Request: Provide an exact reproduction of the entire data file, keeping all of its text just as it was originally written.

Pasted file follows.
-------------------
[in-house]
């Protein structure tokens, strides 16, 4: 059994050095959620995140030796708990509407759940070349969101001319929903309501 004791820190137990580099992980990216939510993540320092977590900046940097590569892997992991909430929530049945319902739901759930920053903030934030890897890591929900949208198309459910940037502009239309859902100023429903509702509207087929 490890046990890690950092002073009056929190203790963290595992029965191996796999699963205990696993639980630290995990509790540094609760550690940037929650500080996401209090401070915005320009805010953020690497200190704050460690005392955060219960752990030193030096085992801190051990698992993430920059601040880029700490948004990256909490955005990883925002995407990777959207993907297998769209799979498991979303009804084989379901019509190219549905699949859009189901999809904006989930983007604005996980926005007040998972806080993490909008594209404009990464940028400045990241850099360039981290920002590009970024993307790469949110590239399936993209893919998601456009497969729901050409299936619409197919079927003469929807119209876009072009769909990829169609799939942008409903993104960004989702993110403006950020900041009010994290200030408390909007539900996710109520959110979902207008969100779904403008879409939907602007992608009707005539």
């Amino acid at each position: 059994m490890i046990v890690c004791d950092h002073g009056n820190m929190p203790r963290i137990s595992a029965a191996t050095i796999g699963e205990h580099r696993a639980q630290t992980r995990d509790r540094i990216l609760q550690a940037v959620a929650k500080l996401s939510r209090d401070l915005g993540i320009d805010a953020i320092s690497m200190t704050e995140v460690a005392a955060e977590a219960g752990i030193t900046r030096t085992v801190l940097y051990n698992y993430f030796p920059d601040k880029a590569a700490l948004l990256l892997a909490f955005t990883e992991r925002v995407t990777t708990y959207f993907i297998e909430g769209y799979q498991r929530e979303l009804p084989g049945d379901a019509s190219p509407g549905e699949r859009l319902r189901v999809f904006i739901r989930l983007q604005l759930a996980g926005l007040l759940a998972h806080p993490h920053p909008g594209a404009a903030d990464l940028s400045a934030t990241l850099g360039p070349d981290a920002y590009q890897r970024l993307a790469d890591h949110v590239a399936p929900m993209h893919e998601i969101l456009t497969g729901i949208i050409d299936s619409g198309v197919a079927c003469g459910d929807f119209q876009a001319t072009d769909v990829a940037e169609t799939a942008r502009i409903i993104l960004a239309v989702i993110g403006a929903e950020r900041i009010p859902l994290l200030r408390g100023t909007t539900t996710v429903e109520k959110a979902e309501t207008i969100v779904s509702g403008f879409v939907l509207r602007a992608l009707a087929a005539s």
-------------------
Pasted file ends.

[in-house]
């Protein structure tokens, strides 16, 4: 059994050095959620995140030796708990509407759940070349969101001319929903309501 004791820190137990580099992980990216939510993540320092977590900046940097590569892997992991909430929530049945319902739901759930920053903030934030890897890591929900949208198309459910940037502009239309859902100023429903509702509207087929 490890046990890690950092002073009056929190203790963290595992029965191996796999699963205990696993639980630290995990509790540094609760550690940037929650500080996401209090401070915005320009805010953020690497200190704050460690005392955060219960752990030193030096085992801190051990698992993430920059601040880029700490948004990256909490955005990883925002995407990777959207993907297998769209799979498991979303009804084989379901019509190219549905699949859009189901999809904006989930983007604005996980926005007040998972806080993490909008594209404009990464940028400045990241850099360039981290920002590009970024993307790469949110590239399936993209893919998601456009497969729901050409299936619409197919079927003469929807119209876009072009769909990829169609799939942008409903993104960004989702993110403006950020900041009010994290200030408390909007539900996710109520959110979902207008969100779904403008879409939907602007992608009707005539």
């Amino acid at each position: 059994m490890i046990v890690c004791d950092h002073g009056n820190m929190p203790r963290i137990s595992a029965a191996t050095i796999g699963e205990h580099r696993a639980q630290t992980r995990d509790r540094i990216l609760q550690a940037v959620a929650k500080l996401s939510r209090d401070l915005g993540i320009d805010a953020i320092s690497m200190t704050e995140v460690a005392a955060e977590a219960g752990i030193t900046r030096t085992v801190l940097y051990n698992y993430f030796p920059d601040k880029a590569a700490l948004l990256l892997a909490f955005t990883e992991r925002v995407t990777t708990y959207f993907i297998e909430g769209y799979q498991r929530e979303l009804p084989g049945d379901a019509s190219p509407g549905e699949r859009l319902r189901v999809f904006i739901r989930l983007q604005l759930a996980g926005l007040l759940a998972h806080p993490h920053p909008g594209a404009a903030d990464l940028s400045a934030t990241l850099g360039p070349d981290a920002y590009q890897r970024l993307a790469d890591h949110v590239a399936p929900m993209h893919e998601i969101l456009t497969g729901i949208i050409d299936s619409g198309v197919a079927c003469g459910d929807f119209q876009a001319t072009d769909v990829a940037e169609t799939a942008r502009i409903i993104l960004a239309v989702i993110g403006a929903e950020r900041i009010p859902l994290l200030r408390g100023t909007t539900t996710v429903e109520k959110a979902e309501t207008i969100v779904s509702g403008f879409v939907l509207r602007a992608l009707a087929a005539s």